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Gunning for Change

Sig Sauer, a leading handgun manufacturer, is offering customers the ability to track weapons with a RuBee-based inventory management system.
By Michelle V. Rafter
Sep 29, 2008Sig Sauer wasn't thinking about expanding its business. The private Exeter, N.H., company sells the lion's share of handguns currently used by U.S. federal law enforcement agencies, as well as a third of the guns utilized by state and local law enforcement departments. Sigs are so popular, in fact, they've been written into plot lines for several TV shows, such as Law & Order. But a 2007 phone call from Visible Assets, a startup based in Stratham, N.H., that developed RuBee technology, got the handgun manufacturer thinking about new opportunities.

Visible Assets was working with Tennessee's Oak Ridge National Laboratory, which conducts research and development for the U.S. Department of Energy, to employ RuBee technology—a low-frequency form of RFID—to track weapons used by security guards at the department's nuclear facilities. But the firm had reached a standstill. Visible Assets mainly sells asset-tracking solutions for medical devices, and required advice from a company that knew something about guns. Since Energy Department security guards carried Sig Sauer handguns, Visible Assets decided to reach out to that company, located just 10 minutes away from the company's headquarters.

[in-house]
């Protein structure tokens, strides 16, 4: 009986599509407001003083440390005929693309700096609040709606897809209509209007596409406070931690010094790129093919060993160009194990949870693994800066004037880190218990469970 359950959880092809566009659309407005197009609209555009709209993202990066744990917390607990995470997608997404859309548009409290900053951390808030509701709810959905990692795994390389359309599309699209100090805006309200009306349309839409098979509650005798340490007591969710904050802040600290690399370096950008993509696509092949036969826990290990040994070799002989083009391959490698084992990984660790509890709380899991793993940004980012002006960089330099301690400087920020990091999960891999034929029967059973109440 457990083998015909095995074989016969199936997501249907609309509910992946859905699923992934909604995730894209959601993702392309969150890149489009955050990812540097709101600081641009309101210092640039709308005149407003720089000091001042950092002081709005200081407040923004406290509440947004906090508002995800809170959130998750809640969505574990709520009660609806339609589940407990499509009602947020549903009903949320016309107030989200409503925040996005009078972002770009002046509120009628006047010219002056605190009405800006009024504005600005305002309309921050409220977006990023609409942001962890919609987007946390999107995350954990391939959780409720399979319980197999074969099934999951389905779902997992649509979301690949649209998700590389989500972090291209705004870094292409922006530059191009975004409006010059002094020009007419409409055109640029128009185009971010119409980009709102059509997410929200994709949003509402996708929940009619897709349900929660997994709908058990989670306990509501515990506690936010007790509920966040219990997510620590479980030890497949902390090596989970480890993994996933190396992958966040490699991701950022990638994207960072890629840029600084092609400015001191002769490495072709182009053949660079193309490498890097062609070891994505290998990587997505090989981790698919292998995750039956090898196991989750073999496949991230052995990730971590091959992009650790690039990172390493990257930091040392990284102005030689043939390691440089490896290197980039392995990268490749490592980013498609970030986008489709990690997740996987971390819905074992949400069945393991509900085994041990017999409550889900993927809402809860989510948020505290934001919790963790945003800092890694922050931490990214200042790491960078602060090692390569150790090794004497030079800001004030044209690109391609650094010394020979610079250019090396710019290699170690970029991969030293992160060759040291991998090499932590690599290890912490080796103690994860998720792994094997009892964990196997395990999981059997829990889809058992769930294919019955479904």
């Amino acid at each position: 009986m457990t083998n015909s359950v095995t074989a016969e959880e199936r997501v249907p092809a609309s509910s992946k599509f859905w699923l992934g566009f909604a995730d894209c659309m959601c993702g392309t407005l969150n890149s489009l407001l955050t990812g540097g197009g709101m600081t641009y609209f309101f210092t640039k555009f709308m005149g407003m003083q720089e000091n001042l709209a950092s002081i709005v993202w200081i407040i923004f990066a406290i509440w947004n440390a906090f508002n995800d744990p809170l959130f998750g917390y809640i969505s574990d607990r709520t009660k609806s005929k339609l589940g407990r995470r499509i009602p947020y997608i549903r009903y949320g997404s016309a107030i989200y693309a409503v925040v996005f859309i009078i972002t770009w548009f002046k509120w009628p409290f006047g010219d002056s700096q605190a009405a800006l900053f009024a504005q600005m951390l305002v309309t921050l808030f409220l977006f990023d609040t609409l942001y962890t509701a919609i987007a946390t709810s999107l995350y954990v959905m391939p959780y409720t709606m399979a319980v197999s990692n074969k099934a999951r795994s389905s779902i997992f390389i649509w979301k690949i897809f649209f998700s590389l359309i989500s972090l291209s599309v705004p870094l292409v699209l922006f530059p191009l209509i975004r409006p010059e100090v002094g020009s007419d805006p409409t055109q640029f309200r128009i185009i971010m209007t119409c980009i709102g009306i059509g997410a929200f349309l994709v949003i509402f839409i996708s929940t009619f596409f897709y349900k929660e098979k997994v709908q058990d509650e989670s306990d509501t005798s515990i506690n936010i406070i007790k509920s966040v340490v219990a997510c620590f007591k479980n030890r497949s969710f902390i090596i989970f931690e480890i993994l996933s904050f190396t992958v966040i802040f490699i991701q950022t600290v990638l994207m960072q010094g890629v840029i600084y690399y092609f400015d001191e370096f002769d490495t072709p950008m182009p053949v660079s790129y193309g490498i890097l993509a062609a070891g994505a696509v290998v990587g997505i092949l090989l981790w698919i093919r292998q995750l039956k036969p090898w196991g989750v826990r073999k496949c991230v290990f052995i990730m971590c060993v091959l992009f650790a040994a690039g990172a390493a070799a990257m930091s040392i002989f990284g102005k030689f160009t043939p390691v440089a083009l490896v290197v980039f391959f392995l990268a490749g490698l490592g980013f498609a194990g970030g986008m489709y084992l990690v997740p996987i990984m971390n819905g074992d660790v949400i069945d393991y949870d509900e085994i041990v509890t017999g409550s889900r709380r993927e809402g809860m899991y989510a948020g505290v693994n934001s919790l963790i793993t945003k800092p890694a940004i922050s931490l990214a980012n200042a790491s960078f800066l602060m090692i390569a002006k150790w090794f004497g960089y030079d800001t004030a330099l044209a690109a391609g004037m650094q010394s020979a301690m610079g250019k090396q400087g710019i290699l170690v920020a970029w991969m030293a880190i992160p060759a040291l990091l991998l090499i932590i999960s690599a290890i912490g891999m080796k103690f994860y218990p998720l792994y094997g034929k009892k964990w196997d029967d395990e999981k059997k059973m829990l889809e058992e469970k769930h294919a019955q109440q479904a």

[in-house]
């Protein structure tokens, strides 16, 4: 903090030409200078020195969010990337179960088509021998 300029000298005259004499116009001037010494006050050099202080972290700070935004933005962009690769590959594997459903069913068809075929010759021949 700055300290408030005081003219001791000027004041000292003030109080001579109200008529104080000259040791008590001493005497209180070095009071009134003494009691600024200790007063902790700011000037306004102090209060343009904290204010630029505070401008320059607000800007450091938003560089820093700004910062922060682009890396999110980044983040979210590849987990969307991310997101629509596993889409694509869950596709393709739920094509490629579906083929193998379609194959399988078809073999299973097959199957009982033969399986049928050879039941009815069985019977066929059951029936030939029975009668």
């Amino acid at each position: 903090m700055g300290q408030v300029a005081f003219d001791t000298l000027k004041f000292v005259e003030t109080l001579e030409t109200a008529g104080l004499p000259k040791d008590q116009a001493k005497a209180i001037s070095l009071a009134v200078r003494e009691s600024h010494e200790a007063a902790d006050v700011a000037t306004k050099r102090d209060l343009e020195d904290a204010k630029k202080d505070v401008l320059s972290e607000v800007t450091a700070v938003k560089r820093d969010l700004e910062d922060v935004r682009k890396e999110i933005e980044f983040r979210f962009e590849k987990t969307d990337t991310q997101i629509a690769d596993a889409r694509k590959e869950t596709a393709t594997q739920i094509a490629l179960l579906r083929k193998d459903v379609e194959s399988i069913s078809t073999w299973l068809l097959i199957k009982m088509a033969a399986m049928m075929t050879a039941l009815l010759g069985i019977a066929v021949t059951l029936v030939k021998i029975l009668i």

Peter Kujawski with a Sig Sauer RuBee-enabled handgun, showing the embedded tag.

Sig Sauer agreed to join the team. The gun industry, according to Sig Sauer executives, had been seeking a way to improve the error-prone pencil-and-paper system many of its law enforcement customers used to manually check weapons in and out of armories. The industry also needed a more precise method for counting the shots a particular gun fired, to better predict when a weapon needed to be cleaned or repaired.

Sig Sauer, Visible Assets and Oak Ridge collaborated for nearly a year to create the first-of-its kind Weapons Inventory Network, based on RuBee technology. The system provides real-time visibility into weapons' locations and firing histories, as well as personnel and other high-value assets such as night vision goggles and armored vests.

In February 2008, the partners demonstrated a working prototype of the network at the gun industry's biggest yearly trade expo, The SHOT Show, held in Las Vegas. Three months later, Sig Sauer and Visible Assets announced the product's availability. "It's a game changer," says Pete Kujawski, Sig Sauer's VP for military, government and export sales. "This gives us a proprietary edge in the marketplace that our customers would be very interested in."
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